Meanwhile, we note that the increased net forex inflow into Nigerian economy in April 2020 may not be sustained going forward as the gradual reactivation of local economic activities, especially reopening of international flight, and possible reintroduction of the sale of foreign currency to BDC in order to supress further depreciation of the Naira against the USD would increase the need for forex.
Economist See Nigeria’s economy contracts in Q3 again after 6.1% y/y in Q2
Nigeria’s economy contracted by 6.1% in the second quarter of 2020 from a year earlier, the statistics office said on Monday, as lockdowns in its two main cities and low oil prices took their toll.
Gross domestic product shrank 6.1% in the three months through June from a year earlier, compared with growth of 1.87% in the previous quarter, the Abuja-based National Bureau of Statistics said on its website on Monday. The median estimate of six economists in a Bloomberg survey was for a 4.05% drop in output. Quarter on quarter, real GDP decreased by 5.04%.
Oil production fell to 1.81 million barrels a day from 2.07 million barrels in the previous three months. That’s the lowest since the first quarter of 2017, which was the last time Africa’s largest economy contracted.
a screenshot of a cell phone: Nigeria’s economy contracted heavily in the second quarter
© Bloomberg Nigeria’s economy contracted heavily in the second quarter
Crude contributes less than 10% to Nigeria’s GDP, but it accounts for about 90% of foreign-exchange earnings and half of government’s revenue. That means the plunge in oil prices in the wake of the coronavirus pandemic, which hit as the economy’s recovery from a 2016 slump was still gaining traction, have emptied coffers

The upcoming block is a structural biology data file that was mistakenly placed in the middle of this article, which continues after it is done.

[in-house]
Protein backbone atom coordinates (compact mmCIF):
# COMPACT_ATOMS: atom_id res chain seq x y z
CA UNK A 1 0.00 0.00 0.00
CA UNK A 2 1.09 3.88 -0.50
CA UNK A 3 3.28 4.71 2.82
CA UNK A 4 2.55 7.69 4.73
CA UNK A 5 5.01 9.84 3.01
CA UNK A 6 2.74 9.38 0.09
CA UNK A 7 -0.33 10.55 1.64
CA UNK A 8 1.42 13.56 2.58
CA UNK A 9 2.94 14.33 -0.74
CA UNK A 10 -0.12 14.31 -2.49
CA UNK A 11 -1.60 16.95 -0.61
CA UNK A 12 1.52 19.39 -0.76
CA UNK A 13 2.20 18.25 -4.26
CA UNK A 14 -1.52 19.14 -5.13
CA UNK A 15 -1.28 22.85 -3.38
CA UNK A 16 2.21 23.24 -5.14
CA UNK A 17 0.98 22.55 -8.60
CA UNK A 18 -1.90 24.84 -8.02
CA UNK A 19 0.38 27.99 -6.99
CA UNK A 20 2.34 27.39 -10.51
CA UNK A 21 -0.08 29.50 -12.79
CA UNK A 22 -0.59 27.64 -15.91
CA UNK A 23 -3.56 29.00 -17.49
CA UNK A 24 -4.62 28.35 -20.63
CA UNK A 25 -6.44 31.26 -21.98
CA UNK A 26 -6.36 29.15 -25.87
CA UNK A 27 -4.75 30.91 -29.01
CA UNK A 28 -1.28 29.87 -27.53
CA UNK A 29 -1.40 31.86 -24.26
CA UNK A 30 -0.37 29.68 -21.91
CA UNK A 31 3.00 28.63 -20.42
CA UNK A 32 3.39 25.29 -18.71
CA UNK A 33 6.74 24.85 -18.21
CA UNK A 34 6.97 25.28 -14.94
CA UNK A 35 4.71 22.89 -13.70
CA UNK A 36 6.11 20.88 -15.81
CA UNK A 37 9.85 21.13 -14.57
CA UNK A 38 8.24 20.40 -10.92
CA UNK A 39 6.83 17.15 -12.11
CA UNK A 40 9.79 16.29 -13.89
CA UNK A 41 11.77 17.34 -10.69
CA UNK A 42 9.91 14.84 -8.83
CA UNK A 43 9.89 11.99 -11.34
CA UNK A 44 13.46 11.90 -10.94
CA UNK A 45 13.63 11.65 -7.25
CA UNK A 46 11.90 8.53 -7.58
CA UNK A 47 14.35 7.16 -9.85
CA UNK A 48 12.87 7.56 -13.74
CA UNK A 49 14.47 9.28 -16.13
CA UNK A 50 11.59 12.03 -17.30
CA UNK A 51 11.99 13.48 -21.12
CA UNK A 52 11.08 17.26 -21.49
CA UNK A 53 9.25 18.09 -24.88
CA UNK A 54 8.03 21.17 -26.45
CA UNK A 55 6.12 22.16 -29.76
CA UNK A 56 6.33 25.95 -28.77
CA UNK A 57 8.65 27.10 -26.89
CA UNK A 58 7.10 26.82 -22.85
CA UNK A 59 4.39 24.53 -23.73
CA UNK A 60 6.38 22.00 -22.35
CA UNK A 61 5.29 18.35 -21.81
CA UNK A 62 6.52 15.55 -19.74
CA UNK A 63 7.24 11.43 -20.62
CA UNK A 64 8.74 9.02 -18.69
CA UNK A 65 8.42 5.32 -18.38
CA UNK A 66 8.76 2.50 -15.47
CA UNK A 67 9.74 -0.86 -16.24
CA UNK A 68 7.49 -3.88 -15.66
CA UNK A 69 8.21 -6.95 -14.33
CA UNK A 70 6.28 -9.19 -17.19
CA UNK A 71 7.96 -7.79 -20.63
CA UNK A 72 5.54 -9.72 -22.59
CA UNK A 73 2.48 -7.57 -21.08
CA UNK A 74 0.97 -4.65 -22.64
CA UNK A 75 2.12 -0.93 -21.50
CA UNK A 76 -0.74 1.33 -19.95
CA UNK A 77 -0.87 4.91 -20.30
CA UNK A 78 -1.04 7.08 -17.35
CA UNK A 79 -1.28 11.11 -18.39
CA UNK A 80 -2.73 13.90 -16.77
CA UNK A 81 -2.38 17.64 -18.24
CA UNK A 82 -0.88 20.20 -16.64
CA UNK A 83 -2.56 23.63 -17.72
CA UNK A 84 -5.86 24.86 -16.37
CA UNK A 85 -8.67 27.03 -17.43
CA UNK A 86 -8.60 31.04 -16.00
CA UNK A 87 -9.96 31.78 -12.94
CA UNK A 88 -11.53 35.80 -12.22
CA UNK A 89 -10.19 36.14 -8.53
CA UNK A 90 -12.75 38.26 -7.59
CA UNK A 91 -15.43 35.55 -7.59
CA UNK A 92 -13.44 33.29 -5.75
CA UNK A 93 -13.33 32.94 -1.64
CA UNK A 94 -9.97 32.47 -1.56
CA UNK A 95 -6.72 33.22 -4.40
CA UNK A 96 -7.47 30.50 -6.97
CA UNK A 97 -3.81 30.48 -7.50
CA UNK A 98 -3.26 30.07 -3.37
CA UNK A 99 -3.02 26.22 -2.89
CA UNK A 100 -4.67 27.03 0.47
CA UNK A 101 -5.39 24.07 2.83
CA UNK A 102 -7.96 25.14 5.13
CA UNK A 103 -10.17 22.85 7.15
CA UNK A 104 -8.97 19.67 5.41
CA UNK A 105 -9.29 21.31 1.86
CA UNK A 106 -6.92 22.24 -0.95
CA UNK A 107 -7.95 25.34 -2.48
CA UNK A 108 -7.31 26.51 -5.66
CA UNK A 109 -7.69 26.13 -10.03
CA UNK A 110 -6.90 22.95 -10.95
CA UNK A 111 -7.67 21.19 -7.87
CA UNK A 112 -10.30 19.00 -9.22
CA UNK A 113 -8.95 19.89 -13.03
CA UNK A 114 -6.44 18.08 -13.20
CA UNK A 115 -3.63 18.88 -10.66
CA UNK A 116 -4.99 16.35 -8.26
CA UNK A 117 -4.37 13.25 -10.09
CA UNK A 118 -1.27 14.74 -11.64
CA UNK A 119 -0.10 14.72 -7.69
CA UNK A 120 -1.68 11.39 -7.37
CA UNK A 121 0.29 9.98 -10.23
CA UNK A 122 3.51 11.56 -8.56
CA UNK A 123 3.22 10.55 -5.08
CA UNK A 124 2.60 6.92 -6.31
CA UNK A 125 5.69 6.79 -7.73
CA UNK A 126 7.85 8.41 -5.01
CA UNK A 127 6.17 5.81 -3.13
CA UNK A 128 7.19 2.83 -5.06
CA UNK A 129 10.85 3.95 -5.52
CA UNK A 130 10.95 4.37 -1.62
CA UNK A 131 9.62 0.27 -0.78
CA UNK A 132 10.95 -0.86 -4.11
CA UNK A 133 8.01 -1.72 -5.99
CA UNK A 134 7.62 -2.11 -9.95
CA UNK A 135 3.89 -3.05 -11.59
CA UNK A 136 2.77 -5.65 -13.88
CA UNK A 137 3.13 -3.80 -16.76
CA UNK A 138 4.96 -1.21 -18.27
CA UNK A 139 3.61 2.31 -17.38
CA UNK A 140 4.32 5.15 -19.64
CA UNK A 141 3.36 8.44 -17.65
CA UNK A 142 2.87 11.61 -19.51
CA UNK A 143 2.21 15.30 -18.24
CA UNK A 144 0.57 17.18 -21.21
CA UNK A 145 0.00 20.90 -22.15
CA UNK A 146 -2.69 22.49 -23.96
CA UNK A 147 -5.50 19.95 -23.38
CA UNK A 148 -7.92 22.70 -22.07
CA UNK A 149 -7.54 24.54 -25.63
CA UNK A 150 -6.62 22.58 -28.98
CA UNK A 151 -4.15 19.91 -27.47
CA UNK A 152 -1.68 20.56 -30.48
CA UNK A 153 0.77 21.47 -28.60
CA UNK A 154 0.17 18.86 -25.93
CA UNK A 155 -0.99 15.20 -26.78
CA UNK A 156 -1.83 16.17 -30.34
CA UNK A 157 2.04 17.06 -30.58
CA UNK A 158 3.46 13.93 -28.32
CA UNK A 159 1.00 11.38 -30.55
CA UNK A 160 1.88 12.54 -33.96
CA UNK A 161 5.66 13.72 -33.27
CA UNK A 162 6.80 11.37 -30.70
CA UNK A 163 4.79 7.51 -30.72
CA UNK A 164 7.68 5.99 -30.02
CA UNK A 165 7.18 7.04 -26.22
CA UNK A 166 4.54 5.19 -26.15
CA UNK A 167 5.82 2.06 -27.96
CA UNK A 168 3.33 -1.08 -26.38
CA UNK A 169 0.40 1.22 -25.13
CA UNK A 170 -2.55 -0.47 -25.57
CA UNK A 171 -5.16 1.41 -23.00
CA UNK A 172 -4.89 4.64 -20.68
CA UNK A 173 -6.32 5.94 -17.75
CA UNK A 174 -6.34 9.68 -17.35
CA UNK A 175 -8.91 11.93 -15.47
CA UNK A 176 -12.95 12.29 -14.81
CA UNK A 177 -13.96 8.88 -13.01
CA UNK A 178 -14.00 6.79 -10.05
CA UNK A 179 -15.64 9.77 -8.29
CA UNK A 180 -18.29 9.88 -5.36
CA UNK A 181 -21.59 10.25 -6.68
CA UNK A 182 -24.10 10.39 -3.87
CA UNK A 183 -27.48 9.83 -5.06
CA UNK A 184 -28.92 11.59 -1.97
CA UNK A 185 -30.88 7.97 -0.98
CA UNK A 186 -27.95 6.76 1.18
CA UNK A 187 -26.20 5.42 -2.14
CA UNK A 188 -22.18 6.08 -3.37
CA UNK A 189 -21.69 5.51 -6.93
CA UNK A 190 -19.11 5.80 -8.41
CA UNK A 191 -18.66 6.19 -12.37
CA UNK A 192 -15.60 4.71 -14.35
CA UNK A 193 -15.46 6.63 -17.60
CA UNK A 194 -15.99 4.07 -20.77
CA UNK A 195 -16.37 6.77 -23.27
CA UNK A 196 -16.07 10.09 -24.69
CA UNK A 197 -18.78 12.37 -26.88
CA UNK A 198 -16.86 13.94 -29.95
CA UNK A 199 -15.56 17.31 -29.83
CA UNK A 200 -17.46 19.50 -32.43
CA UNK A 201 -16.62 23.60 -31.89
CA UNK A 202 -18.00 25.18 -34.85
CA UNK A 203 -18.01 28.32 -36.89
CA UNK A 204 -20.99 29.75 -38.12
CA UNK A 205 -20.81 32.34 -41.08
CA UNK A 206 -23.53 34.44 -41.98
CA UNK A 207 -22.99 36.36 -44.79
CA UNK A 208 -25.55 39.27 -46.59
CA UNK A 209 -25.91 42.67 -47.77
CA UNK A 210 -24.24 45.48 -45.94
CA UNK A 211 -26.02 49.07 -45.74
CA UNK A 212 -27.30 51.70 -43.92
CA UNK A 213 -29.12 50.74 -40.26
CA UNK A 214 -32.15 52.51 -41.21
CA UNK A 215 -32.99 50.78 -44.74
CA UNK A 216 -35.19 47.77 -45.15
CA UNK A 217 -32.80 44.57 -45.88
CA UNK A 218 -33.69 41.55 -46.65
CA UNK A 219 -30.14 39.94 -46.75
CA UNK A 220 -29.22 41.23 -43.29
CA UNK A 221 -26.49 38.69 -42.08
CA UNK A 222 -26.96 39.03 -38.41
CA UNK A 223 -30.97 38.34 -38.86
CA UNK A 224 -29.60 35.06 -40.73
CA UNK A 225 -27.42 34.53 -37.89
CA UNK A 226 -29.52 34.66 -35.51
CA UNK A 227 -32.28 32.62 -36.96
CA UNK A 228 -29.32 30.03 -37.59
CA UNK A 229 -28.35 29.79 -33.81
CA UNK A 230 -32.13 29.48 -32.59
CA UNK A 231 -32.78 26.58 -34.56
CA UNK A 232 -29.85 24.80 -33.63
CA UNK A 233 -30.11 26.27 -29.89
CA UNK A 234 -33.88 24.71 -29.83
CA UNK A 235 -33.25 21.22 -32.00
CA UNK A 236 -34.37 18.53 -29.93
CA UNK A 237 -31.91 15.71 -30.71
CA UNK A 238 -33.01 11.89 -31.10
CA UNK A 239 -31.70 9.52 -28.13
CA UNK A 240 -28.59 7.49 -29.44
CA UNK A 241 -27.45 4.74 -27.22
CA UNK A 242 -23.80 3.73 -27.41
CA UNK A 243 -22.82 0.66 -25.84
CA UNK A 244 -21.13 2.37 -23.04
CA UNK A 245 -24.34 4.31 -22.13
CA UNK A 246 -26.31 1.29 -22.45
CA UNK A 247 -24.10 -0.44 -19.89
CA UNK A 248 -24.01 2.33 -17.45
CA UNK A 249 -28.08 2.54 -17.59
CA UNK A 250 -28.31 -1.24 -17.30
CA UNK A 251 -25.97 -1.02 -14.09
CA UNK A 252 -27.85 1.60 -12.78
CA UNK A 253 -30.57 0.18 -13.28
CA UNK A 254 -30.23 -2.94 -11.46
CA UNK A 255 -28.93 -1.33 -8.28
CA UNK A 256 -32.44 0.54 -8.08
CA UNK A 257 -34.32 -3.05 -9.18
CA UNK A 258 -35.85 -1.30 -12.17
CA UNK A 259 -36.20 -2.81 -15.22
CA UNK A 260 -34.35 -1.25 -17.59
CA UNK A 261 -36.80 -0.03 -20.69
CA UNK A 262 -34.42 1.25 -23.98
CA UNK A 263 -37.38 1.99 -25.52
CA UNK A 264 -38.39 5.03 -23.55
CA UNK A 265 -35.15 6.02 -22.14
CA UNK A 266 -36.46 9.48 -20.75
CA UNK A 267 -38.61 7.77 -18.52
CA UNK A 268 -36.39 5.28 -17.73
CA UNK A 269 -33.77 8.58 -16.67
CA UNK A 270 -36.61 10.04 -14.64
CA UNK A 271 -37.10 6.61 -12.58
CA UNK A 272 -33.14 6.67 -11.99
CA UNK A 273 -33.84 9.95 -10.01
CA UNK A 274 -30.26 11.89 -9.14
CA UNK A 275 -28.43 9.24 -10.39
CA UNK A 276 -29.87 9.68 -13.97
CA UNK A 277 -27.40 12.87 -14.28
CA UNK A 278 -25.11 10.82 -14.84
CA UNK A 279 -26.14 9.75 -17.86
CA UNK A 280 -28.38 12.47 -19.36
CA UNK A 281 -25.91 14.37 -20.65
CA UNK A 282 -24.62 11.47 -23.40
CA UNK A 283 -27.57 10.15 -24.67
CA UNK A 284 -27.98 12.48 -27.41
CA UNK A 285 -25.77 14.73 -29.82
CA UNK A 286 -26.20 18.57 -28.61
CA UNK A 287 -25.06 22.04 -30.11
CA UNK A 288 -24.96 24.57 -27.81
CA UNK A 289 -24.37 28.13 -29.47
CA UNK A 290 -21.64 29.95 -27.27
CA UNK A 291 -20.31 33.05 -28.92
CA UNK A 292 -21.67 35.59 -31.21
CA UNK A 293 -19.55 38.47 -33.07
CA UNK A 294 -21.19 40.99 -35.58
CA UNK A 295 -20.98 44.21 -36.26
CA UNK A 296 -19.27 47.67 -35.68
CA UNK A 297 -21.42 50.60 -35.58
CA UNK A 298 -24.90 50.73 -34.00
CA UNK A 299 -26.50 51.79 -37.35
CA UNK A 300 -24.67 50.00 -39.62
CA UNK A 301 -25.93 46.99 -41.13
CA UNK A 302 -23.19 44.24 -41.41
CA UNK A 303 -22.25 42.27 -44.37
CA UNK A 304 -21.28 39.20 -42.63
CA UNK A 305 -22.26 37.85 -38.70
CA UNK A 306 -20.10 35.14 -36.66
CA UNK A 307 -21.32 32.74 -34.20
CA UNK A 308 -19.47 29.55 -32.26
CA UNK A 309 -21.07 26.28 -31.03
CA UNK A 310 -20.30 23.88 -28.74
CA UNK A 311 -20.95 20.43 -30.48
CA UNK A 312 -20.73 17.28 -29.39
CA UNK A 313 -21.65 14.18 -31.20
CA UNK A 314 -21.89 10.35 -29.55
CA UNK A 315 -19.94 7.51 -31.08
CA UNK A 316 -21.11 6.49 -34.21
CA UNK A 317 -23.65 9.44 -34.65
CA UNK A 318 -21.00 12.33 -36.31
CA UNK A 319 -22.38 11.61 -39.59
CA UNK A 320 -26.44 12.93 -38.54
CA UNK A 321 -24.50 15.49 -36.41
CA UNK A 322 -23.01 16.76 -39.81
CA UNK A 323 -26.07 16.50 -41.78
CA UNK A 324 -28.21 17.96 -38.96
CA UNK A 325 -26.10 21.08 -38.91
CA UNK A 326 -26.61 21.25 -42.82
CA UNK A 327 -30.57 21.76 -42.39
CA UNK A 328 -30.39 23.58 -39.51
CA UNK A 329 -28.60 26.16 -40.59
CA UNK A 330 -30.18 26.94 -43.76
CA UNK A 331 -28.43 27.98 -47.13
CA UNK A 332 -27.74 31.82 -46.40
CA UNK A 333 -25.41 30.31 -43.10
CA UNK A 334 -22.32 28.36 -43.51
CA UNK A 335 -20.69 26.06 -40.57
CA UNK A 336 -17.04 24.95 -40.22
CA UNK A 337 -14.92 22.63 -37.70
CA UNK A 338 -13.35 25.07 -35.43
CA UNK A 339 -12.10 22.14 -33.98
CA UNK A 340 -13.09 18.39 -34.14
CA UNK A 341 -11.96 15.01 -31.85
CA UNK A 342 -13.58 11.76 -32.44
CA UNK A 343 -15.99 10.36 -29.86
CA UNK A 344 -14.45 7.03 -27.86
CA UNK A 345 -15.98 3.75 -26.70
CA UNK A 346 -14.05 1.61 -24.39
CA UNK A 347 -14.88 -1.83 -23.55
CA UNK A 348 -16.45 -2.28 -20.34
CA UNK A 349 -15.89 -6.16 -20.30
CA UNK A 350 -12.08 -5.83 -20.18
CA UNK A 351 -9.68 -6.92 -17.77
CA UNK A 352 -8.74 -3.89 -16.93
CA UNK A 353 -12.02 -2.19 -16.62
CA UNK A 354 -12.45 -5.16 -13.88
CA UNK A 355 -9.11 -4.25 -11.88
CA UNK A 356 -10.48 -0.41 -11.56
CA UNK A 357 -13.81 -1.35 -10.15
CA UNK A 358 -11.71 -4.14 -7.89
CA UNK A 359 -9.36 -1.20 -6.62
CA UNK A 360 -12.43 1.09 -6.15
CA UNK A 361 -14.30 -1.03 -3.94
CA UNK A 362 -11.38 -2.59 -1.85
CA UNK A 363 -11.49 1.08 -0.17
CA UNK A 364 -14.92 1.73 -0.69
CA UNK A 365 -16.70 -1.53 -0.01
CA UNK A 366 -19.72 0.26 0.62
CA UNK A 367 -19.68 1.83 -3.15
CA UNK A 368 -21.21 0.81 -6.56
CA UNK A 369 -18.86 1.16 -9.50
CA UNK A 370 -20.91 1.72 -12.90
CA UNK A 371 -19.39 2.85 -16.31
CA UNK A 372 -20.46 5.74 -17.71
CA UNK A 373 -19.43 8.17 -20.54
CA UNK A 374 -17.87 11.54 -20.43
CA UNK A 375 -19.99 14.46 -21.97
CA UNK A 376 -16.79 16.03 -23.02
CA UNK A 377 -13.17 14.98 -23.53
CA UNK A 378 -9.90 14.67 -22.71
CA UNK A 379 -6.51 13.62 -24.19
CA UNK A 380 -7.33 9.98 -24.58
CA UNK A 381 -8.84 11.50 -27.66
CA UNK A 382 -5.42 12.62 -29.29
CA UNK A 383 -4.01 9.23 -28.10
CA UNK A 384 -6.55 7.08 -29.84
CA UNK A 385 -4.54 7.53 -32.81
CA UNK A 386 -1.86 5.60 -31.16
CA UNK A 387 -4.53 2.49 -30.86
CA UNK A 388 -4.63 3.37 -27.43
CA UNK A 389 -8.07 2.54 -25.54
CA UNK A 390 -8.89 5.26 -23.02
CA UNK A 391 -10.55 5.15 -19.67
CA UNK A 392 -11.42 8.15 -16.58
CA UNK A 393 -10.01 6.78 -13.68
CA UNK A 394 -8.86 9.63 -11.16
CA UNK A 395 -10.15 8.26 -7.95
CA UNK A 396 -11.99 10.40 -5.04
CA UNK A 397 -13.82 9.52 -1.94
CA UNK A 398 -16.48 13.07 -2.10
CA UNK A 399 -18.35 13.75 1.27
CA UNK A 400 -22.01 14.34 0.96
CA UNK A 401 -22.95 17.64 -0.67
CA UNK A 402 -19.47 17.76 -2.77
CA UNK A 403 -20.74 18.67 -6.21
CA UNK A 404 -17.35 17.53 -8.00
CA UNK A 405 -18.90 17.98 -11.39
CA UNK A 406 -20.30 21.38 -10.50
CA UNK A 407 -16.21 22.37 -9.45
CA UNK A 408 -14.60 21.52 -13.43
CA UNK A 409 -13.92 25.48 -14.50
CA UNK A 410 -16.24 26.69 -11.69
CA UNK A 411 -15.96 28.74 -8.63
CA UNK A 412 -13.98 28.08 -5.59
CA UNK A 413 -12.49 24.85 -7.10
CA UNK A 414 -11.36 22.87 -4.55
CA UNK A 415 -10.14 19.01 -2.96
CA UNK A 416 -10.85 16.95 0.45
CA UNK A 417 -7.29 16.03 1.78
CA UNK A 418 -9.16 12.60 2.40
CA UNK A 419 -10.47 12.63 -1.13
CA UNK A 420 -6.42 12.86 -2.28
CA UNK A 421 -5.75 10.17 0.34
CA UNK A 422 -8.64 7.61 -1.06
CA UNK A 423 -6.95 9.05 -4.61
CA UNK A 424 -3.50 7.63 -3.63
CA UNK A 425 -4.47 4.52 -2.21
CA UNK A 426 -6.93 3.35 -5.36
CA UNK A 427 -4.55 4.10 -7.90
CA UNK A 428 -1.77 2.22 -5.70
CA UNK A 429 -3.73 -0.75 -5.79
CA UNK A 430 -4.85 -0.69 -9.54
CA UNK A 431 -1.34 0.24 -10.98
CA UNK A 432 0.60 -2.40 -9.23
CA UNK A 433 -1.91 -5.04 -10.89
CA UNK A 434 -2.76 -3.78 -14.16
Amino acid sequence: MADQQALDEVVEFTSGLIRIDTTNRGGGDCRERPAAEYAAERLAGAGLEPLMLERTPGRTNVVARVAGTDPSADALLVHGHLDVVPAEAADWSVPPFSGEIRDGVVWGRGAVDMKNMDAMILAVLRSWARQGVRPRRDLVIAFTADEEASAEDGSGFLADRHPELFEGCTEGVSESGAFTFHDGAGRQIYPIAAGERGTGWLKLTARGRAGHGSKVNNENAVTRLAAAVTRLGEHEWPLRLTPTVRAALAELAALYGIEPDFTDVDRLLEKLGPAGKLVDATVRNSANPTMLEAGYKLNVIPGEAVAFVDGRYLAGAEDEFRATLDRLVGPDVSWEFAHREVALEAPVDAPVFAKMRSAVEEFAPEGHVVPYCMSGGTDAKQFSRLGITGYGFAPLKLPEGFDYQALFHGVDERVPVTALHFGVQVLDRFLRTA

Still, the drop in output was wider than just crude. The oil sector contracted by 6.6% from year earlier and the non-oil sector shrank by 6.05%, the first decline in non-oil GDP since the third quarter of 2017.
“The decline was largely attributable to significantly lower levels of both domestic and international economic activity during the quarter, which resulted from nationwide shutdown efforts aimed at containing the Covid-19 pandemic,” the statistics office said.
The outlook for the economy remains fragile. The International Monetary Fund sees Nigerian GDP shrinking 5.4% this year, its biggest contraction in nearly 40 years.
“Macro headwinds — depressed oil prices, a slow pickup in global trade, a strong dollar supported by the Fed — along with local structural inefficiencies, will continue to batter the Nigerian economy,” Ikemesit Effiong, head of research at Lagos-based SBM Intelligence, said before the release.
What Bloomberg’s Economist Says
“We expect the economy to contract again in 3Q, but at a slower rate than 2Q. The above target oil production in April-June, though, mean steeper production cuts will be required in August and September in order to reach full OPEC compliance. At the same time, a weaker naira and ongoing foreign-exchange restrictions will continue to weigh on growth in the non-oil sector.”
–Boingotlo Gasealahwe, Africa economist
The West African country, which has Africa’s largest economy and is the continent’s top oil producer, reported its first coronavirus case in late February. It imposed lockdowns lasting just over a month in commercial hub Lagos and the capital Abuja which ended in early May.